He would also be an intriguing option in relief, at least given what he showed in his inning on Saturday, when he froze veteran ISU shortstop Clay Dungan on a 93 MPH fastball and then struck out the Sycamores’ leading returning home run hitter Jake Means, who had doubled earlier in the scrimmage, on a breaking ball in the dirt. It’s hard to glean too much from such small sample sizes, but Watson’s clean, dominant inning was as impressive as any by an Illinois pitcher on Saturday.

He’s far from the only wild card on the staff, though.

Fifth-year senior Sean Leland is one as well. Just as he did last year in the Illini’s scrimmage against Illinois-Springfield, Leland got the start against Indiana State and looked good, throwing a 1-2-3 frame. The Louisville transfer never quite settled into a role in his first season in Champaign and struggled to a 10.22 ERA in 12.1 innings, but he’s got the pedigree and the track record of success in the past to suggest that he could find his way into a role in 2019.

Another is freshman Aidan Maldonado, who has made quite the impression in his appearances in these scrimmages. He pitched in the scrimmage against Eastern Illinois and immediately came out firing fastballs that reached the mid-90s, and he backed that up with another such performance on Saturday. How he’ll deal with the challenges that come with a player’s first season in Division I baseball remains to be seen, but his is the type of arm that you feel compelled to find innings for.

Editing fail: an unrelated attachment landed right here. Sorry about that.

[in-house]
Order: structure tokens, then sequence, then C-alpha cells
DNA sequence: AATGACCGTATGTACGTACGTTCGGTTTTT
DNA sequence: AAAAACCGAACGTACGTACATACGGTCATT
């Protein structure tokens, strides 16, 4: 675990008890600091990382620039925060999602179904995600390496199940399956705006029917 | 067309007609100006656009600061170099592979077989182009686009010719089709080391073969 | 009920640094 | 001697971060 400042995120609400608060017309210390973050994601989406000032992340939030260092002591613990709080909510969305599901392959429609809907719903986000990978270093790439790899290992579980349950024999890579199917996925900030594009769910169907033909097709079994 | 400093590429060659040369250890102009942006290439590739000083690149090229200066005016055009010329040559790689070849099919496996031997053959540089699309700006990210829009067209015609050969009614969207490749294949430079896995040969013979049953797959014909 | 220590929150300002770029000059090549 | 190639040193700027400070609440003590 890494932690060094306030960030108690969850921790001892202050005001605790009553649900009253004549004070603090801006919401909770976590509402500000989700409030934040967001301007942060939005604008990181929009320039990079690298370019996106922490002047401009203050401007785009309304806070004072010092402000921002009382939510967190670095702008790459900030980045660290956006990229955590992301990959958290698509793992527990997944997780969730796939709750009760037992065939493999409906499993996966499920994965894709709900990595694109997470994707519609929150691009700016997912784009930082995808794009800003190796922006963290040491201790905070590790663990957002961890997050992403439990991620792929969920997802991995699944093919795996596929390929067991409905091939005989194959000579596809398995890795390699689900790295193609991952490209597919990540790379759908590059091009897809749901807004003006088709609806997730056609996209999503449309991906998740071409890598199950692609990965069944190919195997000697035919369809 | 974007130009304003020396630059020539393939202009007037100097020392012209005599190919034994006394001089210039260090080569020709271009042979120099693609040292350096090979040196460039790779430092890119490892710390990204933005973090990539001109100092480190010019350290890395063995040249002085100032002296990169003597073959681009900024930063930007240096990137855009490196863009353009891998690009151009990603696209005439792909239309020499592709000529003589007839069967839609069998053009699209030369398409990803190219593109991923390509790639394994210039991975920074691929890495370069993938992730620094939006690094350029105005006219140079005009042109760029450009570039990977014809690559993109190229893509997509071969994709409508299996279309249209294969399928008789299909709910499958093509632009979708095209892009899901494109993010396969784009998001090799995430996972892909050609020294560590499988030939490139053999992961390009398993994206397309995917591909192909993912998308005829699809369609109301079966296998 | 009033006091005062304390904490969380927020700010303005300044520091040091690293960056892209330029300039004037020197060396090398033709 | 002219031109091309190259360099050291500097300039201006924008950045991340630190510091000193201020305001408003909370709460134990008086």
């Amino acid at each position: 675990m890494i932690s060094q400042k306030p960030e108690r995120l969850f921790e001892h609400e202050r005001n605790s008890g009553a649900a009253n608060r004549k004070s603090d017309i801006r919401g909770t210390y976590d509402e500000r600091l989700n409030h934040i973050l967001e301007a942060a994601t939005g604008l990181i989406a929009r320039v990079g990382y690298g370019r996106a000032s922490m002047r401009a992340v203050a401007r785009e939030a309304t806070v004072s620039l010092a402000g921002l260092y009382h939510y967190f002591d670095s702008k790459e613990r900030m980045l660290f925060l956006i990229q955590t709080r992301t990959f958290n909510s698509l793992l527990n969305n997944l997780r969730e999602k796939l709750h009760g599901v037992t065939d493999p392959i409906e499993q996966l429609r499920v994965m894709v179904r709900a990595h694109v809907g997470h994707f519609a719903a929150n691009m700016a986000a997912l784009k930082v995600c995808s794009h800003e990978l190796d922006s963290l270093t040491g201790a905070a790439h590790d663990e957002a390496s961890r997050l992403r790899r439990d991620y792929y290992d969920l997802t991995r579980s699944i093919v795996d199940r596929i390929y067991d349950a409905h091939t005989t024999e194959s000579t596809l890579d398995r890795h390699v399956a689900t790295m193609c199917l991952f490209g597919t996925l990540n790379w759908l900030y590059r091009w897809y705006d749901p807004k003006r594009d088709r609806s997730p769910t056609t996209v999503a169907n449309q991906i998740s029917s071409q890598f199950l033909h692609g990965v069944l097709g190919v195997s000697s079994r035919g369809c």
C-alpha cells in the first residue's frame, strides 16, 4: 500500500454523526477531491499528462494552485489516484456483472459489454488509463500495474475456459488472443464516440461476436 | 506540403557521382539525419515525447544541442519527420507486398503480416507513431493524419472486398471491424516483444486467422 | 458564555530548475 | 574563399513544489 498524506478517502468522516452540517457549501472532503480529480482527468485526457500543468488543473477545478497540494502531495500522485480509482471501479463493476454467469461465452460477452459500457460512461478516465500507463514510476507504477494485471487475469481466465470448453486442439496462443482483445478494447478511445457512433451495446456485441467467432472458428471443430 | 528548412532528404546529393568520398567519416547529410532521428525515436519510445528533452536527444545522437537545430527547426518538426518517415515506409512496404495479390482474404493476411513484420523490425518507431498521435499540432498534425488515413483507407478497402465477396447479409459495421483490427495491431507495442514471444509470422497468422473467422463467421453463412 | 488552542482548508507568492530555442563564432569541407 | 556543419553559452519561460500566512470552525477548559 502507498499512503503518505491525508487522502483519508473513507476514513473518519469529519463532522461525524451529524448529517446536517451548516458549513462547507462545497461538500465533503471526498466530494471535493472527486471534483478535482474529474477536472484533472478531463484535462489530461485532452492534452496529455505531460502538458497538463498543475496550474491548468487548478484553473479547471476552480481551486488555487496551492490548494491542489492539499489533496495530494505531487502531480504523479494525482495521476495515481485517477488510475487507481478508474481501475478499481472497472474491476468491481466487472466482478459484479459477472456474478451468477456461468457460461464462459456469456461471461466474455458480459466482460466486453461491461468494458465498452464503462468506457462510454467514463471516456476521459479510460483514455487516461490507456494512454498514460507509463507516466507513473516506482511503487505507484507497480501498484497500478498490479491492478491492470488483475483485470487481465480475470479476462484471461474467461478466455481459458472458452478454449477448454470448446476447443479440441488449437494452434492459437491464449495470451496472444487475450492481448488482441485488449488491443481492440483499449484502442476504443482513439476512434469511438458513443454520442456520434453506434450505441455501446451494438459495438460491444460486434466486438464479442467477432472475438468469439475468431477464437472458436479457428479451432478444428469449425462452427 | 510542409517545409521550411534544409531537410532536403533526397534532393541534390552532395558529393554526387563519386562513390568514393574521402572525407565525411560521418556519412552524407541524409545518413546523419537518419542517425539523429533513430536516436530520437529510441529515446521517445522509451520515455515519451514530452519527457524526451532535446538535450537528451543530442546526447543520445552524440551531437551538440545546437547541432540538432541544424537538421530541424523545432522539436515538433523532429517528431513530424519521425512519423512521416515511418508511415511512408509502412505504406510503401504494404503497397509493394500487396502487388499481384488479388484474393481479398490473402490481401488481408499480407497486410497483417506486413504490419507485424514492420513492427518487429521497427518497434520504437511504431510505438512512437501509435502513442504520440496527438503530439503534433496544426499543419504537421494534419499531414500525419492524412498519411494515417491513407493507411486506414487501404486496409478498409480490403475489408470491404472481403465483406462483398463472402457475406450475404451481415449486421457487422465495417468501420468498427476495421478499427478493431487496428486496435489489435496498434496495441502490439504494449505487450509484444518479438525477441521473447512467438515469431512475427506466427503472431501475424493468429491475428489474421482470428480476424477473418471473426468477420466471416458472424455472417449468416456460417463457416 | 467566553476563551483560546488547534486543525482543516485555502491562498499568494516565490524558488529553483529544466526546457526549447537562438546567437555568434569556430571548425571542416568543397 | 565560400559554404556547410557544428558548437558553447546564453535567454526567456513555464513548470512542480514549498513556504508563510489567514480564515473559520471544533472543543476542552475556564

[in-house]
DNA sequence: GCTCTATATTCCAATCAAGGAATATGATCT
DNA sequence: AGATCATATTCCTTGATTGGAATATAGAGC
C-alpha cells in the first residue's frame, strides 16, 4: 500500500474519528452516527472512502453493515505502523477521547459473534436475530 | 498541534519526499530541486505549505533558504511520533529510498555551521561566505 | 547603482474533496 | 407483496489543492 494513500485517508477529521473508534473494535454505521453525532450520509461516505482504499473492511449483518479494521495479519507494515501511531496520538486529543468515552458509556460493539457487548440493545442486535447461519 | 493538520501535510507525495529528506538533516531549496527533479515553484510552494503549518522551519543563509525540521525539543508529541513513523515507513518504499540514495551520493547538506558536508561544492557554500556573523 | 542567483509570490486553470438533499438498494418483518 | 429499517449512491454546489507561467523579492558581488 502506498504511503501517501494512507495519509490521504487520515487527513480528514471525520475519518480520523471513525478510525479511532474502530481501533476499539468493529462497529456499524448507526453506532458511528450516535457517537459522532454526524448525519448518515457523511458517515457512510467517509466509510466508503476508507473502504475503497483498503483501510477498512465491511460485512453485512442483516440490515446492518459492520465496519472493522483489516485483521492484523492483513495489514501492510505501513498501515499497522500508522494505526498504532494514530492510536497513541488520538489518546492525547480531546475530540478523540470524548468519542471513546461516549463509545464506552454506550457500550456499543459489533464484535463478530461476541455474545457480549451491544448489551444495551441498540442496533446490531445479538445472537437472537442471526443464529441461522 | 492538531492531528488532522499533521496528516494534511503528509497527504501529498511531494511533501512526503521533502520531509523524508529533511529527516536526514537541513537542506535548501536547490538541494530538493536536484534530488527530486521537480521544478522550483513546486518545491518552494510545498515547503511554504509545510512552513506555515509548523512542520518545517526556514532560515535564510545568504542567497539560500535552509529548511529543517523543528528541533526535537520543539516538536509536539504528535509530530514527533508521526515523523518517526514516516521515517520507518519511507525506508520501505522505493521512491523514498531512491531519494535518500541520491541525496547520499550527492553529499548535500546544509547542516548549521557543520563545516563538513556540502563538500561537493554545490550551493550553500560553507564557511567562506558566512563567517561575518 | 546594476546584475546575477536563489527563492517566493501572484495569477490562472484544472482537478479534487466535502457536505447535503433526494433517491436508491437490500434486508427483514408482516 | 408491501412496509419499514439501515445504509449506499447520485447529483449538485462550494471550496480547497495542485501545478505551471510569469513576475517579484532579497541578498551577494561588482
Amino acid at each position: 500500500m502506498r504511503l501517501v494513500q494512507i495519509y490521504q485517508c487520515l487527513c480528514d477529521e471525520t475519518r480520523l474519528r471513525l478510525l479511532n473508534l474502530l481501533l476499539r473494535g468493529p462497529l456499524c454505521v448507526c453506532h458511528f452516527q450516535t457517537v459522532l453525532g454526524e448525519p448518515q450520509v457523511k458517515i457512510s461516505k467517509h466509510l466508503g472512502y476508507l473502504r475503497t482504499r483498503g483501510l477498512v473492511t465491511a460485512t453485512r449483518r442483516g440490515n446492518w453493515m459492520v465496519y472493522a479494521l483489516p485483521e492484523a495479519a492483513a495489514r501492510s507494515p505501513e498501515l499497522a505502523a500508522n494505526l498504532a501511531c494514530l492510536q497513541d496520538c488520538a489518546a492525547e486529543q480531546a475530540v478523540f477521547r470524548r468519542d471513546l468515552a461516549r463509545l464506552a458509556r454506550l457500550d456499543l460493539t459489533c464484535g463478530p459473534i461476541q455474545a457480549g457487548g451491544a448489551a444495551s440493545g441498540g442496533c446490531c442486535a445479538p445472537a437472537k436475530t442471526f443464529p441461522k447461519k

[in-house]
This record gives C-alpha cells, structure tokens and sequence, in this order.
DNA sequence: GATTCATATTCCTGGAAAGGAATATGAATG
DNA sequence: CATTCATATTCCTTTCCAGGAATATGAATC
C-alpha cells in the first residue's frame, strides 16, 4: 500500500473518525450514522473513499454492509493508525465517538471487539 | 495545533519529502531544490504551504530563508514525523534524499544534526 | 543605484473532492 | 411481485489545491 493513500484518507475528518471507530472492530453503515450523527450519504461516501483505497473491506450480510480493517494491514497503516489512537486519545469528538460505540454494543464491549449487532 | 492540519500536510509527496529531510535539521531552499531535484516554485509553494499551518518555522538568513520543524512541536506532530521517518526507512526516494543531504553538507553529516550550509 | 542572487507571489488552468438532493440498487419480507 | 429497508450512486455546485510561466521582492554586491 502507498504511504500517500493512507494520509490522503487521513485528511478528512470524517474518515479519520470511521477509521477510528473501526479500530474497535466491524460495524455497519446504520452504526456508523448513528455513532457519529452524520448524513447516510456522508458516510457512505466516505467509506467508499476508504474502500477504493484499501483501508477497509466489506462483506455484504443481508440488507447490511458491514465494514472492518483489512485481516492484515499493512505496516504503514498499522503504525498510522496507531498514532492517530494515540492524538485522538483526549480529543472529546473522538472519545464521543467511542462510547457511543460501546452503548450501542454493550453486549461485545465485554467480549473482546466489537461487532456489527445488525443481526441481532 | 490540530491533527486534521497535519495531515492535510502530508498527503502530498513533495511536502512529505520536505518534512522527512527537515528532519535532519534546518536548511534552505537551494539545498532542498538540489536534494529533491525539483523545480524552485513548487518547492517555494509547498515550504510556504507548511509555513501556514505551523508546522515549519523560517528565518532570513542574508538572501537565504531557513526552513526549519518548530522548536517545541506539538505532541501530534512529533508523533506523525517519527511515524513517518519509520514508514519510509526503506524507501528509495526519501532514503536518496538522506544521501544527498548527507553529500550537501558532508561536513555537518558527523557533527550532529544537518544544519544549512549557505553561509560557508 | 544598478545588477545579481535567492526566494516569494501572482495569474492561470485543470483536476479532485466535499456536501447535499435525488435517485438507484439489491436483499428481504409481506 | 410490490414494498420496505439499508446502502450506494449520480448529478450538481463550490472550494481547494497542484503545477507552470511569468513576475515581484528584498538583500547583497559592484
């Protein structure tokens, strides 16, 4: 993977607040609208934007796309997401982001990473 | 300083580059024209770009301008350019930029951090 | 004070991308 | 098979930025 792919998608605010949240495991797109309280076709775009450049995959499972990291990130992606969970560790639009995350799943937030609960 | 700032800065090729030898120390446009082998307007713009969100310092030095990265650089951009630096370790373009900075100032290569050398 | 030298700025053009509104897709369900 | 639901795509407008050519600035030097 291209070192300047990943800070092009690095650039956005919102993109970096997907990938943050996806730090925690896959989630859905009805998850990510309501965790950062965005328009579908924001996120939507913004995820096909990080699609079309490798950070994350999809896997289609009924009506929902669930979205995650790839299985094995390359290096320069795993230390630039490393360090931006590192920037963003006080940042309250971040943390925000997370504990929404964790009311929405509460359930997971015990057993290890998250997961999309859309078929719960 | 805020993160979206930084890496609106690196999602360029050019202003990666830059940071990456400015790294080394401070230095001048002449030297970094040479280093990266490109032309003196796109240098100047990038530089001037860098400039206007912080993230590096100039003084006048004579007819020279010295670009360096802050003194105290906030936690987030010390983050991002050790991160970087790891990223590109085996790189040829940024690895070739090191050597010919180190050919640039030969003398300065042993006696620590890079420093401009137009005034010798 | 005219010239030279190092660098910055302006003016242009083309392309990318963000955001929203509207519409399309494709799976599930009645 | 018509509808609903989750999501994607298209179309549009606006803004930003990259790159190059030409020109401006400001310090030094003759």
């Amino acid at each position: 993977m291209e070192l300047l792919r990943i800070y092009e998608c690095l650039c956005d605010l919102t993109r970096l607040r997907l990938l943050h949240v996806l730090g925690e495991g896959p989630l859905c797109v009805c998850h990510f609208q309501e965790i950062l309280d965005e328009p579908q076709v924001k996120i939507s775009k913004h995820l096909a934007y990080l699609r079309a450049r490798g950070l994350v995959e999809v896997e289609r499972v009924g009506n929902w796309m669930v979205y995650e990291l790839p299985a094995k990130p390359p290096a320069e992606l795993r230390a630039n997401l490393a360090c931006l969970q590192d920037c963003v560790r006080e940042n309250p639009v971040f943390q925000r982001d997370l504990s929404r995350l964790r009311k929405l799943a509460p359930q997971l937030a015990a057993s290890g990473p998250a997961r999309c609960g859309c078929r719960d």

Among other new faces who could find some innings along the way, keep an eye on JUCO transfer Garrett Acton. A draft pick of the Chicago White Sox out of high school, he began his career at Saint Louis before transferring to Parkland College, where he had a 2.25 ERA and struck out 44 in 32 innings of work in 2018. A big righty with some funk in his delivery and a fastball that touched 93 on the house gun on Saturday, he looks the part of a real weapon for the Illini out of the bullpen.

Other established options include lefty Zack Jones (3.86 ERA, 25.2 IP), who held opponents to a .186 batting average in 2018, fifth-year senior Quinten Sefcik (4.32 ERA, 25 IP), who has thrown 84 career innings, mostly in relief, and Ryan Schmitt (6.27 ERA, 33 IP), whose peripheral numbers suggest that he’s a much more effective pitcher than his ERA in 2018 would lead you to believe.